A major fraction of RanGAP is bound to the cytoplasmically oriented nucleoporin RanBP2 due to its modification by the ubiquitin-related modifier SUMO-1 (Matunis et al., 1996; Mahajan et al., 1997), and the remainder of RanGAP is soluble in the cytoplasm. RanBP2 has four RanGTP-binding domains (RBDs), which are similar in sequence to the RBD of the cytosolic protein RanBP1, a RanGTP-binding protein of 28 kD that stimulates the activity of RanGAP (Coutavas et al., 1993; Bischoff et al., 1995b). A number of studies in yeast (Schlenstedt et al., 1995) and in higher eukaryotes (Chi et al., 1996; Pu and Dasso, 1997), support the notion that RanBP1 has a role in some aspect of nuclear trafficking, but its precise mechanism of action is not known. RanBP1 can release RanGTP from certain importin β-type receptors, and it has been proposed that one function of this protein is to promote the termination of nuclear export pathways in the cytosol by disassembling export complexes and triggering RanGTP hydrolysis (Bischoff and Görlich, 1997).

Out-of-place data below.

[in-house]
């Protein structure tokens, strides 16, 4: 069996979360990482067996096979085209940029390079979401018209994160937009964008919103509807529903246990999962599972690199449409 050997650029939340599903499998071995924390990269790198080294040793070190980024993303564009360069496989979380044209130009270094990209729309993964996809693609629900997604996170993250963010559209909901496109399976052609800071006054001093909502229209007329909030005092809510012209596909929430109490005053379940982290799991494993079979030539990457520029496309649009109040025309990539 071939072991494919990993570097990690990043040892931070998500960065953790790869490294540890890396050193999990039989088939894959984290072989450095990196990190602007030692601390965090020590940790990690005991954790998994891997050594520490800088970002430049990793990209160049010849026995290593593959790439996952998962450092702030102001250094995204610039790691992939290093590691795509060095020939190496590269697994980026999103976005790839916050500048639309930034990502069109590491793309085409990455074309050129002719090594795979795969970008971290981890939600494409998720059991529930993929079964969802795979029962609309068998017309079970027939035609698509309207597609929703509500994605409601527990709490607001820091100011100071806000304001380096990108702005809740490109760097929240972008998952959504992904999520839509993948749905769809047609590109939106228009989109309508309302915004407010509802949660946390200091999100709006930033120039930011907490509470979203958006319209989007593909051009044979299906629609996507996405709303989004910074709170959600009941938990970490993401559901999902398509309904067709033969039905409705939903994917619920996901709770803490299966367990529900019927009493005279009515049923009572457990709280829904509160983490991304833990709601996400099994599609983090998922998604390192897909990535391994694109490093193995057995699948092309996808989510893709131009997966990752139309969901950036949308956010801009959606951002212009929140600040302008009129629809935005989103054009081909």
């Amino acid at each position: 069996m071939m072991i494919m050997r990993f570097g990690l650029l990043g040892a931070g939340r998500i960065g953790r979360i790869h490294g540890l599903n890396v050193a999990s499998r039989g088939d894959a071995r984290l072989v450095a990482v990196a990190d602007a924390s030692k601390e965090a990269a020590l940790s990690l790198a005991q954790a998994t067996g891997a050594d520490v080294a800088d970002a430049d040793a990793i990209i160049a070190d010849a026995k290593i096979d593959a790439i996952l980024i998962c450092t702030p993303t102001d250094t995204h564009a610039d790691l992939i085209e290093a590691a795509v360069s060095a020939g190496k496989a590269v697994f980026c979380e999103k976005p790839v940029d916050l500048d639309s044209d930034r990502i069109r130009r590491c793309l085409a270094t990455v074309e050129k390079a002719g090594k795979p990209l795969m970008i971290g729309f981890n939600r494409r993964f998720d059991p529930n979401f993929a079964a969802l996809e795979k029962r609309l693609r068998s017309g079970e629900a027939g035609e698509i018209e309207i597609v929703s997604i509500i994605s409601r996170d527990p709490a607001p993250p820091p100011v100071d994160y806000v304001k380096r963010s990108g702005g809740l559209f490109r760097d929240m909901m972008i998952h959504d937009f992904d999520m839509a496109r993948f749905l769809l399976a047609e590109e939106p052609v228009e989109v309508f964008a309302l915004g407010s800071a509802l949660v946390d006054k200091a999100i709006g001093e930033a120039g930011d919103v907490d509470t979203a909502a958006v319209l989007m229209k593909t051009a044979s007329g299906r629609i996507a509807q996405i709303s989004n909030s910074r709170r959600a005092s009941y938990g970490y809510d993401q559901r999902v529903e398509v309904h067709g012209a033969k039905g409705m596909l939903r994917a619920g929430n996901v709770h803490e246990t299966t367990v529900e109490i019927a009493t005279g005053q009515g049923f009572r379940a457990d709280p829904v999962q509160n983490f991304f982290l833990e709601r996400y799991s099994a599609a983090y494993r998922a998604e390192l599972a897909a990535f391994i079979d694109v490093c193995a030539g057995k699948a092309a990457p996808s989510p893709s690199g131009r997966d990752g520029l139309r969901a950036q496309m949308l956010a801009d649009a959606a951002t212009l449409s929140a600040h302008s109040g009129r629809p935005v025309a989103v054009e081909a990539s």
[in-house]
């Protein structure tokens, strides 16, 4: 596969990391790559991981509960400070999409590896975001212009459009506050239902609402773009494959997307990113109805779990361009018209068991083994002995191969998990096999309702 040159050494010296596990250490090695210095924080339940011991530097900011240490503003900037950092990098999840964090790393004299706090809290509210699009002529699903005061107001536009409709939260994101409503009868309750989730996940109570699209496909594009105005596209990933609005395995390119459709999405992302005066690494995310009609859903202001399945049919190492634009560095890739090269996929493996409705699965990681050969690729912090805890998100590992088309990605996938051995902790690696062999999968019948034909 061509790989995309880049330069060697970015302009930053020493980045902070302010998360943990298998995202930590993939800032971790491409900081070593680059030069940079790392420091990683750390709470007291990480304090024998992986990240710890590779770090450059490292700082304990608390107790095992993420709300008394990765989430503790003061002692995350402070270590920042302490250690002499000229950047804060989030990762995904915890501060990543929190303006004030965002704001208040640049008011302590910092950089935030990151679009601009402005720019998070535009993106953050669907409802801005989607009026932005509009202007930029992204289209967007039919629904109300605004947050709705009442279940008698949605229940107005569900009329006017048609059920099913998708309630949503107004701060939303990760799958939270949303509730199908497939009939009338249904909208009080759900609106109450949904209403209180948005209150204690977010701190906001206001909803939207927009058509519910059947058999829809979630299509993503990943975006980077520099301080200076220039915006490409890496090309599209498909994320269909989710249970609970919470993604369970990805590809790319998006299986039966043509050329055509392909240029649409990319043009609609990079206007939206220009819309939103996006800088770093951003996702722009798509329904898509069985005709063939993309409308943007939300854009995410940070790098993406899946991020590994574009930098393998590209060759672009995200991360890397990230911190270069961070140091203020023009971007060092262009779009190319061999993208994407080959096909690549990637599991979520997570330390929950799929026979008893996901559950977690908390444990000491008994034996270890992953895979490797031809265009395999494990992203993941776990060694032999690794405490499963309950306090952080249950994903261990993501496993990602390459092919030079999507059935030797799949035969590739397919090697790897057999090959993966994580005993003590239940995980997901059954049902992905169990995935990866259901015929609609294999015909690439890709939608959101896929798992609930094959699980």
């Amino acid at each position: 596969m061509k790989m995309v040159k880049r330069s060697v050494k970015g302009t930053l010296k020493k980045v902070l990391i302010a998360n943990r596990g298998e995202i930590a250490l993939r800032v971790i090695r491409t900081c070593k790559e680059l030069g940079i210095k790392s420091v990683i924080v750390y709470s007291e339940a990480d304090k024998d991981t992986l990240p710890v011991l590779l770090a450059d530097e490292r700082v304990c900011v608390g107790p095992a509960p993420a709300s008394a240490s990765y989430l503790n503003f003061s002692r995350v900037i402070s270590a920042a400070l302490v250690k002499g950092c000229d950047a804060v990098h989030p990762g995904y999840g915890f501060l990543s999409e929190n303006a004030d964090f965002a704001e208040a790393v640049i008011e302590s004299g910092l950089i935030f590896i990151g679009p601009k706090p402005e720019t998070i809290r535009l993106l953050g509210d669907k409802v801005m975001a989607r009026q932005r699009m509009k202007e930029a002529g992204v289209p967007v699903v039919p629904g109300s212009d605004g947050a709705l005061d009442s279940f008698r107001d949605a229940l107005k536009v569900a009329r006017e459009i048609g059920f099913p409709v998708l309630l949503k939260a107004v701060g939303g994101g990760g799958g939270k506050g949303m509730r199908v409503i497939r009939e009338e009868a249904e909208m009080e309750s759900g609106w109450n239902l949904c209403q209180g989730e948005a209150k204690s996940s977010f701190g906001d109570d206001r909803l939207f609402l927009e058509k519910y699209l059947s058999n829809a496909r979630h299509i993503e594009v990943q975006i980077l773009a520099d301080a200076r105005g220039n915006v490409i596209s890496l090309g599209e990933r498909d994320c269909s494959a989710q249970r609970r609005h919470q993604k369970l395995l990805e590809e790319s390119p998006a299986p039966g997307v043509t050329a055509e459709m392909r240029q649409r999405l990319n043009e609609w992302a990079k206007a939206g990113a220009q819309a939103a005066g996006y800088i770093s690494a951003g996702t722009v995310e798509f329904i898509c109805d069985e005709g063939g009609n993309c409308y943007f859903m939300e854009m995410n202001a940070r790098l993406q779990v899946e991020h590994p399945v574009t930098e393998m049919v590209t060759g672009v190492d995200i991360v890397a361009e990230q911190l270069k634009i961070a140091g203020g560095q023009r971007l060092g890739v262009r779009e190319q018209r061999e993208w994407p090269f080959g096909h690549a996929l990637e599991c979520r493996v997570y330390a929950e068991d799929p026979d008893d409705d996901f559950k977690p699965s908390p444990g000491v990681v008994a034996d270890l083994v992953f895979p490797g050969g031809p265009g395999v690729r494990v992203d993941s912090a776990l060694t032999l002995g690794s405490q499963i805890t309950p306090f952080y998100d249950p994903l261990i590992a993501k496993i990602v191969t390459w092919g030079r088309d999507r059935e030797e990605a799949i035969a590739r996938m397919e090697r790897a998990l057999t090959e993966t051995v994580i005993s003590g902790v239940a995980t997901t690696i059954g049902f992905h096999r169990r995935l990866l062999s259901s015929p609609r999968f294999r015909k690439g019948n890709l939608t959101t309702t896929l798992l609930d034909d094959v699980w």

We recently developed an in vitro assay for nuclear protein export (Kehlenbach et al., 1998), which involves HeLa cells that are stably transfected with the shuttling transcription factor NFAT (nuclear factor of activated T cells) fused to the green fluorescent protein (GFP). NFAT contains a leucine-rich NES similar to that found in Rev, PKI, and a growing number of other proteins. After preincubation of permeabilized cells with ATP to deplete endogenous export factors, we found that the addition of the GTPase Ran and the nuclear export receptor CRM1 is sufficient to reconstitute the nuclear export of GFP-NFAT. We have now developed a new preincubation condition to make other export factors rate limiting. This involves treatment of permeabilized cells with RanQ69L, a Ran mutant that is deficient in GTP hydrolysis (Klebe et al., 1995). Under these conditions, we identified RanBP1 and the RanBP1-like domains of RanBP2 as potent stimulators of nuclear export in vitro. RanBP1 also stimulates nuclear export in cells that have not been preincubated with RanQ69L. Our data indicate that RanBP1 and probably RanBP2 are involved in releasing transport complexes from the cytoplasmic side of the NPC in a terminal step of export. In addition, our work suggests that RanGTP is important for targeting export complexes to the cytoplasmic side of the NPC, delineating a new potential role for Ran in promoting the vectoriality of nuclear export.